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Asia Today: South Korea testing at hospitals, nursing homes

South Korea is testing tens of thousands of employees of hospitals and nursing homes to prevent COVID-19 outbreaks at live-in facilities

SEOUL, South Korea — South Korea on Monday began testing tens of thousands of employees of hospitals and nursing homes to prevent COVID-19 outbreaks at live-in facilities.

Fifteen of the 76 latest cases reported by the Korea Disease Control and Prevention Agency were from the southern port city of Busan, where more than 70 infections have been linked to a hospital for the elderly.

Health workers have been scrambling to track infections in the Seoul metropolitan area, home to about half of the country’s 51 million people, as the virus spreads in a variety of places, including hospitals, churches, schools and workplaces.

From Monday, they will start a process to test 130,000 workers at hospitals, nursing homes and senior centers in the greater capital area. Officials will also test 30,000 patients who have visited and used these facilities, but will leave out hospitalized patients, who already receive tests when they are admitted.

Officials plan to complete the tests within October and could possibly expand the screening to other regions if needed.

South Korea has confirmed 25,275 cases of coronavirus infection, including 444 deaths from COVID-19.

In other developments around the Asia-Pacific region:

— China’s economic growth accelerated to 4.9% over a year earlier in the latest quarter as a shaky recovery from the coronavirus pandemic gathered strength. China, where virus outbreaks began in December, became the first major economy to return to growth with a 3.2% expansion in the quarter ending in June. Output contracted 6.8% in the first quarter. The ruling Communist Party began easing anti-disease controls and reopening factories, shops and offices in March after declaring the virus under control but has kept monitoring and some travel controls in place.

Source Article

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Live: Coronavirus daily news updates, October 17: What to know today about COVID-19 in the Seattle area, Washington state and the world


As healthcare workers throughout the country continue to battle coronavirus, Harborview Medical Center in Seattle confirmed Friday an outbreak in a surgical unit has infected four patients, killing one. Ten Harborview staffers have tested positive for the virus, and 30 more are in quarantine after possible exposure.

Chances remain low, however, that a vaccine for the virus will be approved before Election Day — and on Friday, pharmaceutical corporation Pfizer Inc. announced it cannot request emergency authorization of its vaccine before the third week of November.

Throughout Saturday, on this page, we’ll post updates on the pandemic and its effects on the Seattle area, the Pacific Northwest and the world. Updates from Friday are here, and all our coronavirus coverage can be found here.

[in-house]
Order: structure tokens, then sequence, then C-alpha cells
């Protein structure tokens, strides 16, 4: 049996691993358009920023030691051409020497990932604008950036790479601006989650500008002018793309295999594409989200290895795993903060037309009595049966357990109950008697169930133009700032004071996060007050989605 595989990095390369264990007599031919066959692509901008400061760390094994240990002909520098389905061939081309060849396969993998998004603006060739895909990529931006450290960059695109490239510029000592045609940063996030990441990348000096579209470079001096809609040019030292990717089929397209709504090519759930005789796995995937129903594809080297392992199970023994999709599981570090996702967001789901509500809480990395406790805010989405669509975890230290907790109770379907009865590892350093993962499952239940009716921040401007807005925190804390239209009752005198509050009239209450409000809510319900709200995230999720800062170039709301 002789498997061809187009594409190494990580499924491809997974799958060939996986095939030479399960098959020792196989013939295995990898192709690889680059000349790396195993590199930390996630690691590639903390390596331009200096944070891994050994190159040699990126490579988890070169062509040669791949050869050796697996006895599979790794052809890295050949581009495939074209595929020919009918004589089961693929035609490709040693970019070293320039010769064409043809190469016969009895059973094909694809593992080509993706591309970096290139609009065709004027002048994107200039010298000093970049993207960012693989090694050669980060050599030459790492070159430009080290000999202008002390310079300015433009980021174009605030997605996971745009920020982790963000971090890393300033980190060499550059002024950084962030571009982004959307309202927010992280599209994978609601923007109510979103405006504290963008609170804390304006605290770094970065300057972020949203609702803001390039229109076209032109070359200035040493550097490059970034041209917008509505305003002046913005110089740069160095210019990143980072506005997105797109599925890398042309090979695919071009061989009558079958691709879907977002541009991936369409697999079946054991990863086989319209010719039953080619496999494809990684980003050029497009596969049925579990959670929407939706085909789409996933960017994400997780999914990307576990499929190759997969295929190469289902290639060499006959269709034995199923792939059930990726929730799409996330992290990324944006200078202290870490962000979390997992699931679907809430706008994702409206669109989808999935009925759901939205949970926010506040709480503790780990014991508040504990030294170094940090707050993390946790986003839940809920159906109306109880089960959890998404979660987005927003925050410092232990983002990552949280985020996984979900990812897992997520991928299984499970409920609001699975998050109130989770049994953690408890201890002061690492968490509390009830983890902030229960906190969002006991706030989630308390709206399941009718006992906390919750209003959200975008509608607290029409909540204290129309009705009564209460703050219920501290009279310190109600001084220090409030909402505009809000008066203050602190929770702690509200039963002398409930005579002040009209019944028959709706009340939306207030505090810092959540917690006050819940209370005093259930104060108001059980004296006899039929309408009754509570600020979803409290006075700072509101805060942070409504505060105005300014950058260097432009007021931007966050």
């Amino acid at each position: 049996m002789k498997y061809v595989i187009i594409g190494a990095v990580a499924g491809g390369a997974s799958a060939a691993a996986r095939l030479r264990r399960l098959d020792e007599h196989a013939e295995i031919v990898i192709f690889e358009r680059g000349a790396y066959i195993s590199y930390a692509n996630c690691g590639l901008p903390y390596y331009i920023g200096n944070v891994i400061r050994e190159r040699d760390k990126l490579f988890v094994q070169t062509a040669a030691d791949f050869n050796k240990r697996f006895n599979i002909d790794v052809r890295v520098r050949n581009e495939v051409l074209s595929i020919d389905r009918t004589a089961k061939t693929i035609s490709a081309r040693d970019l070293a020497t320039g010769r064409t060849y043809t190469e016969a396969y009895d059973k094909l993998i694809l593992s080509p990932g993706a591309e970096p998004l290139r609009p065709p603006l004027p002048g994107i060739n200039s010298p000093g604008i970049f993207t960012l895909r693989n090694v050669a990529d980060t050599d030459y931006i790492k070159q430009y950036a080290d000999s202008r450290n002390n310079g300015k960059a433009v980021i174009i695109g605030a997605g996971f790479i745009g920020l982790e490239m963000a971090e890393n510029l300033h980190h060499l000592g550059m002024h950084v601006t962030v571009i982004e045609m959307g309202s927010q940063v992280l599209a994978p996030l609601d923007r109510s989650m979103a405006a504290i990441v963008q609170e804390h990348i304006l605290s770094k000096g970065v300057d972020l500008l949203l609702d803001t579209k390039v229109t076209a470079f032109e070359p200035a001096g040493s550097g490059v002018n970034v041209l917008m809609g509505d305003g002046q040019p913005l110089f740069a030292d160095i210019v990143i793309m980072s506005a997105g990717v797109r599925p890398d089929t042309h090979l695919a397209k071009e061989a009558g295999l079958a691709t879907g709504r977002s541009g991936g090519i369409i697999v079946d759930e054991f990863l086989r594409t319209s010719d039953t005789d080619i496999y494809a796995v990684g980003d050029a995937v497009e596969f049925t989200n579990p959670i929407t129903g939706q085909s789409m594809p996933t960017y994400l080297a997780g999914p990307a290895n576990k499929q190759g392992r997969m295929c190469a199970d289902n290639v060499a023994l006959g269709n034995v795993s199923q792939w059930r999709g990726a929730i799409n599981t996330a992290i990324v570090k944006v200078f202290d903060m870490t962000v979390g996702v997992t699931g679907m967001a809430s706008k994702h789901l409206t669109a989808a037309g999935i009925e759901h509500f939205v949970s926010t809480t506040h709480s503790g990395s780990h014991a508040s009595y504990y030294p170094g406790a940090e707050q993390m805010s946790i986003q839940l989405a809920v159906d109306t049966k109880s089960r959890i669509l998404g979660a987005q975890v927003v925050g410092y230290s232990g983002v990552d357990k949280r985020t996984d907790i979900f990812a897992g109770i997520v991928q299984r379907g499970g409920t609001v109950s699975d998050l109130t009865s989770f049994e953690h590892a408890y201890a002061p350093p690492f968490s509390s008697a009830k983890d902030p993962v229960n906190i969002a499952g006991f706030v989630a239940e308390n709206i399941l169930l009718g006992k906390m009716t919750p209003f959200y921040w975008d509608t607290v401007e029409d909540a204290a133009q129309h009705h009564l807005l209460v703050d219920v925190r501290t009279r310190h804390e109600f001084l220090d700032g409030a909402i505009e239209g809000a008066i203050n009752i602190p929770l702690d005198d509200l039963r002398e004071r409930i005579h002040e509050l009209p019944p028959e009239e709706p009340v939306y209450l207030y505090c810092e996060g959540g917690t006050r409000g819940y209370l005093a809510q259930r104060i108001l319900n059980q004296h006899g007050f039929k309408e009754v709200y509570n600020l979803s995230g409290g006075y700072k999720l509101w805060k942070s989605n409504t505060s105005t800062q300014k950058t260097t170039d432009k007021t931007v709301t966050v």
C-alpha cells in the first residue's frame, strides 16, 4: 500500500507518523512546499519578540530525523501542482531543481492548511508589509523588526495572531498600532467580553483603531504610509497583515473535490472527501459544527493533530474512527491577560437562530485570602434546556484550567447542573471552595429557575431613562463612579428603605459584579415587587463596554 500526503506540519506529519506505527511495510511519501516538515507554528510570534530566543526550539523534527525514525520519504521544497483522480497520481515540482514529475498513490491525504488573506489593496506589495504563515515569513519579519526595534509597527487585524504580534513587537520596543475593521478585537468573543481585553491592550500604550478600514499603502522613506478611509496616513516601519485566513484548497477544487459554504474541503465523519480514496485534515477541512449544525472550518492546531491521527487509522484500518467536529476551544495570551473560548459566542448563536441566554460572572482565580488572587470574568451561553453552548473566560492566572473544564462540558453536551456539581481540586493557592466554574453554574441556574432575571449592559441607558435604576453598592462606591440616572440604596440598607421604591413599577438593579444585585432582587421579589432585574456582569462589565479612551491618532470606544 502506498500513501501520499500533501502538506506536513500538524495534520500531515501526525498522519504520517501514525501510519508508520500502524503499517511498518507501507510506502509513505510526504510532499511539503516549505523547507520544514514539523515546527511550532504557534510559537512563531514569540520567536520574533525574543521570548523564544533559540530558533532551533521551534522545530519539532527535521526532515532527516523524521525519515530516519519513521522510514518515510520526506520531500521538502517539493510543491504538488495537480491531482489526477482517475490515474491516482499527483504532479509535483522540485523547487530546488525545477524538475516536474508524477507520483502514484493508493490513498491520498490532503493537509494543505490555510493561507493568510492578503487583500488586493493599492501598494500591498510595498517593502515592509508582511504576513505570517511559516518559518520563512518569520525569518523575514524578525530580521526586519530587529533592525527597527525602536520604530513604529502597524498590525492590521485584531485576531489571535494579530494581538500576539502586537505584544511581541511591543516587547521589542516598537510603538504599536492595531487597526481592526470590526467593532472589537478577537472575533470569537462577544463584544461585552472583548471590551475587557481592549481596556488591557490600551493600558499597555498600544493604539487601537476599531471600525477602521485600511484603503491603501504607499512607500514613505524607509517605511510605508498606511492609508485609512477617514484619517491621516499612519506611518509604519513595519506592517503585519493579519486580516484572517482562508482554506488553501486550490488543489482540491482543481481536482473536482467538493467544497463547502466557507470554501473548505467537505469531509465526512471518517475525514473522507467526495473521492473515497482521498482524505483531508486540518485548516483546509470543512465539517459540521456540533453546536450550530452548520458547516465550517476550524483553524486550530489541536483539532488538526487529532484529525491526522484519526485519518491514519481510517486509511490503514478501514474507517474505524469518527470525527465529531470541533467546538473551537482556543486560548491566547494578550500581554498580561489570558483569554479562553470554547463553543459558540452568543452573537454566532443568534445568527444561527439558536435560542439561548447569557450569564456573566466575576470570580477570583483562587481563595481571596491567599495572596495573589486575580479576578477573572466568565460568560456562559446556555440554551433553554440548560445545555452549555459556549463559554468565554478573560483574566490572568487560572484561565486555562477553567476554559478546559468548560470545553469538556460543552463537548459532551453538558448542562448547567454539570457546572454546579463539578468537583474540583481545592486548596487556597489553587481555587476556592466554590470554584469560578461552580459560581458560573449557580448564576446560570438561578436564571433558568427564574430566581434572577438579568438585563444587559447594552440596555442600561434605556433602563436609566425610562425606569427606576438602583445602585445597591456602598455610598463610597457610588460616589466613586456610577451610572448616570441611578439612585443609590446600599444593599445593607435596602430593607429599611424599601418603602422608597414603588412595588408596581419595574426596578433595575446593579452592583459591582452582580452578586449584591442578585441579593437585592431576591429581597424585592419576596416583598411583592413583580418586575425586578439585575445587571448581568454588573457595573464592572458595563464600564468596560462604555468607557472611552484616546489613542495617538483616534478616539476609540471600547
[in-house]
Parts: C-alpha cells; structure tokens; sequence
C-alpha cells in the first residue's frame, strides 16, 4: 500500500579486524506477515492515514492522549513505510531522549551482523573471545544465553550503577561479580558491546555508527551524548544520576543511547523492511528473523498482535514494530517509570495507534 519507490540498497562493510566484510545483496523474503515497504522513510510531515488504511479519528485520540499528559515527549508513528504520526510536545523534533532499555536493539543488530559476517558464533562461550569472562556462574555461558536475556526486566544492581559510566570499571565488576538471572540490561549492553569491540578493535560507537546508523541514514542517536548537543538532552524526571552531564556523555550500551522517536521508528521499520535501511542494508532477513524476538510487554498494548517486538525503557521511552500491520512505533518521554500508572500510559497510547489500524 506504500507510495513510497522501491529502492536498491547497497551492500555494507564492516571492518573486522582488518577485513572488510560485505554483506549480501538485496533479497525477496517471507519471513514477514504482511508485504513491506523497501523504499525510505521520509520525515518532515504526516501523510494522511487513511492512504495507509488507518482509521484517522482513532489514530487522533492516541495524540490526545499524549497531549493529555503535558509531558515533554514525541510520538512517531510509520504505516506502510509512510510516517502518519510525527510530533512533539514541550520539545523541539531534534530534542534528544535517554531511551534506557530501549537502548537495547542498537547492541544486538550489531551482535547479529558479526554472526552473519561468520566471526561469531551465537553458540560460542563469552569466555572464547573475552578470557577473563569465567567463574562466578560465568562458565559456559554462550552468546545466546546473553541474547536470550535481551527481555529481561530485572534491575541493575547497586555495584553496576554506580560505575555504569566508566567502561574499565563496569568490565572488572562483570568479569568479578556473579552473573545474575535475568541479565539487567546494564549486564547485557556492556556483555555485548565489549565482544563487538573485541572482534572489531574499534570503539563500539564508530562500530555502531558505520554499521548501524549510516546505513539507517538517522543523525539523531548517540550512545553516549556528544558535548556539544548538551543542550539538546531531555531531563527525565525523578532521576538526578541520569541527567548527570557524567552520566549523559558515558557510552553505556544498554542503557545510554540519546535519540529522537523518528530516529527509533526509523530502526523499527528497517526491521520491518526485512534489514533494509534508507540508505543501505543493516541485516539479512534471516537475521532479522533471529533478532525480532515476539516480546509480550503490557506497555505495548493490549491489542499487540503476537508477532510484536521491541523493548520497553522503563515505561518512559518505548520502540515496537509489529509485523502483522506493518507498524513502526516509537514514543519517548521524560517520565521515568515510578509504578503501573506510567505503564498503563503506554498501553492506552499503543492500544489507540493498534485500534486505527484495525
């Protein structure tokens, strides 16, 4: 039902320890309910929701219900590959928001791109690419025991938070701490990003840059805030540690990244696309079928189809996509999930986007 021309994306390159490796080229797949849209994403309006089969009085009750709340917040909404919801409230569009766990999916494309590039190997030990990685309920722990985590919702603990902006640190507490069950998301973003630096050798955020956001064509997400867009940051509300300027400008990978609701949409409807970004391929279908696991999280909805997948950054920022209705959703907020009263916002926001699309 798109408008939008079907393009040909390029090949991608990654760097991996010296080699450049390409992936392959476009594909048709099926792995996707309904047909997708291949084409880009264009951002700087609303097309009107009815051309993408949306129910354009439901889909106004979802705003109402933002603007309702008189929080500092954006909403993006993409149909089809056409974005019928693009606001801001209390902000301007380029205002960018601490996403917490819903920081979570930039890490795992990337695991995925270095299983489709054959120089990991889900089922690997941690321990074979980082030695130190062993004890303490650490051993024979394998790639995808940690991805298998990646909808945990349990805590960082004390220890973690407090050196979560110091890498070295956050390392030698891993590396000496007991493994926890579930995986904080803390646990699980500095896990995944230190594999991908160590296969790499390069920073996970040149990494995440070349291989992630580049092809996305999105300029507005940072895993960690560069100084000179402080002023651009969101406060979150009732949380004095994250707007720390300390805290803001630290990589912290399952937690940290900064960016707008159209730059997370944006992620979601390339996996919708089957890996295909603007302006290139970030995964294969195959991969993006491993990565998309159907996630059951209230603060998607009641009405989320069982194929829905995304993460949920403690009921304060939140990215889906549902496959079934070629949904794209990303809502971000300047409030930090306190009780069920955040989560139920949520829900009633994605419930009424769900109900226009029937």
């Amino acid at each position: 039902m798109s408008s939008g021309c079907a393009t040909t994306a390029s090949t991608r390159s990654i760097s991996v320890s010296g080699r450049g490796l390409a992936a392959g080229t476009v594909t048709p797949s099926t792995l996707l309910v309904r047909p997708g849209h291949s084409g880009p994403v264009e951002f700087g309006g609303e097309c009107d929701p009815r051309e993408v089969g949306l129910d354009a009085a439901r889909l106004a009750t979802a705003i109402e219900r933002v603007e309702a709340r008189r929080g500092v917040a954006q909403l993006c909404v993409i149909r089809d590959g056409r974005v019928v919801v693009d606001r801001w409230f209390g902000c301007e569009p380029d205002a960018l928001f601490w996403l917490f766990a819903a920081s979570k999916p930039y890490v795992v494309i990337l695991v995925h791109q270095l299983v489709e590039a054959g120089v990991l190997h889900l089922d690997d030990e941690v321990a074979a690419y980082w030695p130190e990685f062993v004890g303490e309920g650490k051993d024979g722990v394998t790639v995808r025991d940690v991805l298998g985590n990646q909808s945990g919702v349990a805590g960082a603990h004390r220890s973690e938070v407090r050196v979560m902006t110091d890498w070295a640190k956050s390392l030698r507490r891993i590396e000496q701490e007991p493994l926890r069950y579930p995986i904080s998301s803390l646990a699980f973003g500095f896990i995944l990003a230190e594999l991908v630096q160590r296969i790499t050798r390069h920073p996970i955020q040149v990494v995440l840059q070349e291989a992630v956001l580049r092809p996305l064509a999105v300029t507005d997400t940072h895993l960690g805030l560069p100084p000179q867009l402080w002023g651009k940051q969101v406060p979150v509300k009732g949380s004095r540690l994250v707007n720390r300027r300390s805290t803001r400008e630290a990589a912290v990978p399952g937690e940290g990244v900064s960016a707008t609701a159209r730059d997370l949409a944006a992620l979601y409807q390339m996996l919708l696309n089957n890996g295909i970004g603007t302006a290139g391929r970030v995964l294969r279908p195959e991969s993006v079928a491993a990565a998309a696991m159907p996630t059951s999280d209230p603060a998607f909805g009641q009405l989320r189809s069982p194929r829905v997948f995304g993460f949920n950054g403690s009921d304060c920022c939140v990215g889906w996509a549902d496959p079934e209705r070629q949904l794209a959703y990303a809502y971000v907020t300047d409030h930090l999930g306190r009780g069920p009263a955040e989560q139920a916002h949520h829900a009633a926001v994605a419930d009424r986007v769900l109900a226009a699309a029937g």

(Jennifer Luxton / The Seattle Times)

The coronavirus pandemic sidelined many Seattle-area food trucks. Here’s how the survivors made it

Lorelei Johnston, manager of the BeanFish food truck, pushes a cart toward the kitchen where she picks up supplies for the day ahead. The food truck stays overnight at Chop Kitchens in White Center, the commissary where food trucks park and where owners and their employees do kitchen prep. (Ellen M. Banner / The Seattle Times)
Lorelei Johnston, manager of the BeanFish food truck, pushes a cart toward the kitchen where she picks up supplies for the day ahead. The food truck stays overnight at Chop Kitchens in White Center, the commissary where food trucks park and where owners and their employees do kitchen prep. (Ellen M. Banner / The Seattle Times)

If you’ve ever wondered what happens to a food truck in a global pandemic, swing by Chop Kitchens in White Center. 

Before COVID-19, the commercial commissary was a bustling mother ship for nine food trucks. The vendors prepped their meals in the big commercial kitchen, raced out to crowded spots like South Lake Union or a farmers market or a festival and returned a few hours later — often just as others were leaving for evening shifts. “It was just nonstop,” recalls Avery Hardin, who launched his Layers Sandwich Co. truck with his wife Ashley at Chop Kitchens last fall. 

All that changed when COVID-19 came to town this spring. Office parks became ghost towns. Festivals canceled and diners hunkered down at home. The food truck bubble collapsed like a mishandled soufflé. 

Today, just four of Chop Kitchens’ 10 current tenants take their trucks out with any regularity, say owners Vatsana Nouanthongme, 53, and Montanee Suthanasereporn, 44, two former truck vendors who opened the commissary in 2017 in an old Dairy Queen. Most of the rest of the big trucks, each of which can represent investments of $75,000 or more, now sit in the commissary’s big, fenced lot waiting for better times.

Chop Kitchens is probably a microcosm of the larger food truck business.

In King County, the official tally of “health-permitted food trucks,” which includes both trucks and trailers, fell from 460 in January 2020 to 327 as of September, according to the Washington State Food Truck Association. 

It isn’t clear how much of that decline is pandemic-related — but it’s also unclear how many of those 327 are actually operating. Anecdotally, vendors say, many trucks are either temporarily parked or working just a few days a month. 

Read the full story here.

—Paul Roberts